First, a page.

That’s one of the things that will always pull me right out of a movie, if the actions of someone make no damn sense. If I find myself asking “Why did you do that?” or “Why would anyone ever do that? Like, ever?” then I am pulled out of the movie and my enjoyment tends to suffer. I can get to a point where I’ll just start shouting my questions at the screen, which annoys some people because they’re enjoying the movie and annoys others because they hadn’t seen the problem until I mention it. I’ve ruined Batman Begins for at least two people I know because I pointed out all the problems I had with the movie and now when they try and watch it, all those problems leap out at them. For all Batman Begins did right, it’s loaded with “Why did you do that?” moments and they piled up so high it killed any enjoyment I had from the movie.
This can become a real problem for something that moves slowly, like Game of Thrones, where I’ve been informed that some of my “How does that work?” questions are answered. The problem is those problems are going to be addressed in book/season 4. Sadly, I am not willing to wait the 5 years it’s going to take HBO to get to that point. One assumes it will take as long to get to their 4th season as they did with Deadwood and The Sopranos.
Now there are ways around this issue. One of them is through simple lamp shading. In Mission: Impossible – Ghost Protocol, Tom Cruise is trapped in a car that’s upside down in a river with guys shooting machine guns at him for reasons too complicated to go into here. In order to escape, he grabs a corpse, lights a road flare and sticks it in the sleeve of the dead man, shoving him down river. The soldiers shooting see the light of the red flare and start shooting at it allowing Cruise and Jeremy Renner to escape. Now, watching this I was saying to myself “How the hell does that work?” and about three seconds later, Jeremy Renner turns to Tom Cruise and in the first lines anyone has spoken since the flare incident says “How the did that work?” which leads to a conversation of all the questions someone might ask and Tom Cruise blowing it off saying he played a hunch that it might attract their attention long enough for them to get away. I laughed at the end of that scene because it was just after I had asked those questions that the movie addressed it. Ghost Protocol was great for that by the way, a smart movie that didn’t have to devolve into stupid exposition and plot movement based on questionable logic.
The other way is to deal with the issue simply and easily by having something not work and having the character say something like “Well, that didn’t work” or “Seemed like a good idea at the time.” which isn’t perfect in all situations, but it can help. Sometimes, it’s interesting mistakes made in the heat of the moment that can drive a story towards an unexpected conclusion. Just so long as it makes sense that it’s a heat of the moment mistake, or a logical idea, or something that could possibly be planned. Bat-Shark Repellent only works in a comedy where the joke is “Yeah, right, he has Bat-Shark Repellent in the helicopter for just such an occasion.” Anywhere else, and you’re left asking “Am I really supposed to believe that Q knew damn well Bond would need an inflating jacket or a buzz-saw wristwatch?” Bond is rarely questioned as all the gadgets get used and as such lead to the answer “Well, he needed them.” Except we do question it later, at least in some small way.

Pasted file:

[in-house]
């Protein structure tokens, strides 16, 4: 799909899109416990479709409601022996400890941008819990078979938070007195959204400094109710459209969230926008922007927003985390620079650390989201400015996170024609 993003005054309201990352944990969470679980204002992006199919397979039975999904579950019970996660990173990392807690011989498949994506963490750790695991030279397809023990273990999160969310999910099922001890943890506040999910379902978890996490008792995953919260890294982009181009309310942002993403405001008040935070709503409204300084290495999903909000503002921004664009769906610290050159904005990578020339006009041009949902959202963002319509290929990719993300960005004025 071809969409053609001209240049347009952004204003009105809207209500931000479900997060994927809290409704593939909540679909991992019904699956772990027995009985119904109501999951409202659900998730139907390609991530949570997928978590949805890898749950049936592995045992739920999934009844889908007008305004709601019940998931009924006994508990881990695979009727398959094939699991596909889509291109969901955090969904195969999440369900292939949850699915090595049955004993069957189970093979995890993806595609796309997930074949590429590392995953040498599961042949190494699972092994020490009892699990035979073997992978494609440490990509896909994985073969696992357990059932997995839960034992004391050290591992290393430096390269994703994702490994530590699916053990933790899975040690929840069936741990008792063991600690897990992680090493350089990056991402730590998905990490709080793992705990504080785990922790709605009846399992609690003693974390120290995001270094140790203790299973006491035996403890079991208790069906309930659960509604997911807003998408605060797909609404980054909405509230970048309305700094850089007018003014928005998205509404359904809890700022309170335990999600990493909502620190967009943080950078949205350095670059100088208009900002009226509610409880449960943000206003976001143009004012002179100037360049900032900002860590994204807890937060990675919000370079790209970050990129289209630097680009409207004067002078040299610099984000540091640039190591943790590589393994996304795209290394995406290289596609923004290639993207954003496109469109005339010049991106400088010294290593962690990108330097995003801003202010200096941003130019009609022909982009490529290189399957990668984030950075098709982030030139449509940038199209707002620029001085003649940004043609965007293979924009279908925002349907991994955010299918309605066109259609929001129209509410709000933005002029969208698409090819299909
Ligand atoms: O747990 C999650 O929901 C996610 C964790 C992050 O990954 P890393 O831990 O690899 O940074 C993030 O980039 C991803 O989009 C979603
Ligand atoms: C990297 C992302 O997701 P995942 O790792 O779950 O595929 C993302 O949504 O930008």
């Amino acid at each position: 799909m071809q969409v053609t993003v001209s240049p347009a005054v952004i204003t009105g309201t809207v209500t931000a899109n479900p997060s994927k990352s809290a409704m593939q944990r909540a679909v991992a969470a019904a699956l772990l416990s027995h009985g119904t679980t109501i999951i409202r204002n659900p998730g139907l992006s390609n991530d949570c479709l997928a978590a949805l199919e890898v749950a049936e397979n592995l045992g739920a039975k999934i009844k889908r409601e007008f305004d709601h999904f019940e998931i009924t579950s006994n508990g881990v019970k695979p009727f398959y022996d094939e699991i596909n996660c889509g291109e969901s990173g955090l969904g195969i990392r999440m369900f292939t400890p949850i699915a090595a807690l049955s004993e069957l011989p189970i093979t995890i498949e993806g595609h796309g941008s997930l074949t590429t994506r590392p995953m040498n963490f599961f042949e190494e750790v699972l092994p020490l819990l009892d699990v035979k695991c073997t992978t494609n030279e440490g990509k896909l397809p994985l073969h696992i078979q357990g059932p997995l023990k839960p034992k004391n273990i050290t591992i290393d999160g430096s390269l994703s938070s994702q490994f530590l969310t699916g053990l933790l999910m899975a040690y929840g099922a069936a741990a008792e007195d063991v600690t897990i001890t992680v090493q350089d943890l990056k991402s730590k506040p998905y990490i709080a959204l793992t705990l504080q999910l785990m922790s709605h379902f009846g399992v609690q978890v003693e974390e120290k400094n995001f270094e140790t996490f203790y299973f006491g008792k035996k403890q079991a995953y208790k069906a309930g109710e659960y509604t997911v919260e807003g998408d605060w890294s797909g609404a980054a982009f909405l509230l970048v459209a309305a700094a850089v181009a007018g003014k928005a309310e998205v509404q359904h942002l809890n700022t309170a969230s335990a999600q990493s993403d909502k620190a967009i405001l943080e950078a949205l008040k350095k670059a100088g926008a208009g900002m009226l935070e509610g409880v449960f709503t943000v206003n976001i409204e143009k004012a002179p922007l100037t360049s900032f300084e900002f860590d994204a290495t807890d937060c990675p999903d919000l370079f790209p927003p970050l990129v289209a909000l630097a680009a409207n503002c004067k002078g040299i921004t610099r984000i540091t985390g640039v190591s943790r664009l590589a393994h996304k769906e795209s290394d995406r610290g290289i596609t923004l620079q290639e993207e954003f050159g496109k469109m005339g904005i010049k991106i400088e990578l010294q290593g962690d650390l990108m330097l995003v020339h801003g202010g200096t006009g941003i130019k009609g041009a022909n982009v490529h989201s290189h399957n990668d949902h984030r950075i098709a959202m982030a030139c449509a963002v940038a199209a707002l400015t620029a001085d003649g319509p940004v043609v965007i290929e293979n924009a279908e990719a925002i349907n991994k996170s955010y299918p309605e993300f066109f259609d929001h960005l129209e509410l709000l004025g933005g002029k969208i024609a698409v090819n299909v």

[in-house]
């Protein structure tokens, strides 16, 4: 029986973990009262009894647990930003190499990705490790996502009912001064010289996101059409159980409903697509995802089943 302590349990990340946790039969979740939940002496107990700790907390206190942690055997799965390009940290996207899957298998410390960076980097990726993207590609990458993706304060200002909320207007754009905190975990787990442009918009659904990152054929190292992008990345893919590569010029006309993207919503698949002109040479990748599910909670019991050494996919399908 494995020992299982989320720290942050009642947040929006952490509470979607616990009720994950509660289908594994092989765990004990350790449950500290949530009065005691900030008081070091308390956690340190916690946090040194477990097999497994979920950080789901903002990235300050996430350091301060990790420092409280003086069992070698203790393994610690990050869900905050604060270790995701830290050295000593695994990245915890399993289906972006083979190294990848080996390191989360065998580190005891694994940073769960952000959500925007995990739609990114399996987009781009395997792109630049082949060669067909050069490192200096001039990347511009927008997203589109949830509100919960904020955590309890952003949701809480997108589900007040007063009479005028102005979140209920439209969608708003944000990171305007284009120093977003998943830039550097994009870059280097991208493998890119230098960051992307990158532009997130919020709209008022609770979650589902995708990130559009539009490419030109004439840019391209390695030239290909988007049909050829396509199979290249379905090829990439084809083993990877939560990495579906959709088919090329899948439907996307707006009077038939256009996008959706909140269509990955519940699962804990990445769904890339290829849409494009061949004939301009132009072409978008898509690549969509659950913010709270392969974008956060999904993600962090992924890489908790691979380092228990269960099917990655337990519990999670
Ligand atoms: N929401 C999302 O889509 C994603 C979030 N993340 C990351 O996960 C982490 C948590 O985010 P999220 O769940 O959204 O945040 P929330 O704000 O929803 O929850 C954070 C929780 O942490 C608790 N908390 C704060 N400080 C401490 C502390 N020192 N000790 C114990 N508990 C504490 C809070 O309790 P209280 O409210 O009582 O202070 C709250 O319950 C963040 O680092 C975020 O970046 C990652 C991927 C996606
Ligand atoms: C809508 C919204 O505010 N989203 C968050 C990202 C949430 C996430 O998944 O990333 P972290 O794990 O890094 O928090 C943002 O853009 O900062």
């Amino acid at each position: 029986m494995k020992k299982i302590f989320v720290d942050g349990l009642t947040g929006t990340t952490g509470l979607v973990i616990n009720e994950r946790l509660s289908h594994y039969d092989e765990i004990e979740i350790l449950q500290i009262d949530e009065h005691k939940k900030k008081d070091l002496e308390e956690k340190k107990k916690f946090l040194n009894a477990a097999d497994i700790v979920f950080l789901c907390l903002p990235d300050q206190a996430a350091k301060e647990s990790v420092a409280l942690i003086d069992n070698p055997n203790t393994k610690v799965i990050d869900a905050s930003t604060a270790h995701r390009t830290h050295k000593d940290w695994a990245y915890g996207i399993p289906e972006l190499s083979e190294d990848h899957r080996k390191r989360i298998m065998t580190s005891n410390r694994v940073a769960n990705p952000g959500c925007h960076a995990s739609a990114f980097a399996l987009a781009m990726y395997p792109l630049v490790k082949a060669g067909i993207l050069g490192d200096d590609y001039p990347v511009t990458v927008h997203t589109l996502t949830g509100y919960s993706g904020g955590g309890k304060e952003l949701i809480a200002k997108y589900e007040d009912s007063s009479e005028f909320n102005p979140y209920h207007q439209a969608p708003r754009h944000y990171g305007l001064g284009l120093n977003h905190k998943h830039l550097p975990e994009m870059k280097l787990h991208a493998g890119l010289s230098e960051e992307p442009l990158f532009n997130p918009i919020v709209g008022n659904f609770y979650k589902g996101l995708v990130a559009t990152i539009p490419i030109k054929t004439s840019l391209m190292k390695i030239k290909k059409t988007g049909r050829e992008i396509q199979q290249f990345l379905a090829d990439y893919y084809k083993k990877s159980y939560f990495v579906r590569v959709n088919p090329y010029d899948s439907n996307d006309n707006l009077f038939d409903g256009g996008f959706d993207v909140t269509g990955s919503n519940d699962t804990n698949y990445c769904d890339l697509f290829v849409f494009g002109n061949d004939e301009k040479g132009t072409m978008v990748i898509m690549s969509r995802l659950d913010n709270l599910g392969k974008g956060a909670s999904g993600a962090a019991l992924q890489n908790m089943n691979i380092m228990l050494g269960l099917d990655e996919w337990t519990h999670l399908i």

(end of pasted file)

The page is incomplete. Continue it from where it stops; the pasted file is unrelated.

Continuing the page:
Not everyone notices these things, some people never see the problems I do until I point them out. If that helps them enjoy a movie/book more, I shouldn’t complain, but sometimes it really bugs me. I keep wanting to demand why they didn’t notice the problem, why it doesn’t affect their enjoyment, how can they just let so much crap slide. Of course, the answer is that people are bothered by different things at different times. Lots of people don’t get how I can enjoy the Batman TV show, particularly given its incredible flaws in logic. I’ll only state that A) The flaws in logic are sometimes the point of the joke and B) Those do bug me, but I forgive a joke that fails when there are henchmen doing Brooklyn accents so badly that you wonder if they actually know that Brooklyn is a real place and not some made up shit like Narnia or Belgium.
Goyokin 1969/ Toho/ Dir. Hideo Gosha
For reasons of my own, I was watching some heist movies. I like a good heist flick, and there aren't enough of them. There are lots of heist flicks, but only a few good ones. I had gone through the usual line-up of movies, and after I had exhausted my supply I still felt the need to go once more into the heist film vault. So what I did was examine what you need for a good heist movie. That led me to this Japanese samurai movie set in the 1800s. As opposed to a French samurai movie set in the 1460s I guess? Well, some samurai movies are set during the 1600s, that seems to be the two times we generally get. During the early days of the Tokugawa shogunate or just before the Meiji Restoration, which is the end of the Tokugawa shogunate. Soooo, during the Tokugawa shogunate. You know what? Forget this part! I've already said shogunate way too many times.
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Soundtrack: Billy Joel - Tell Her About It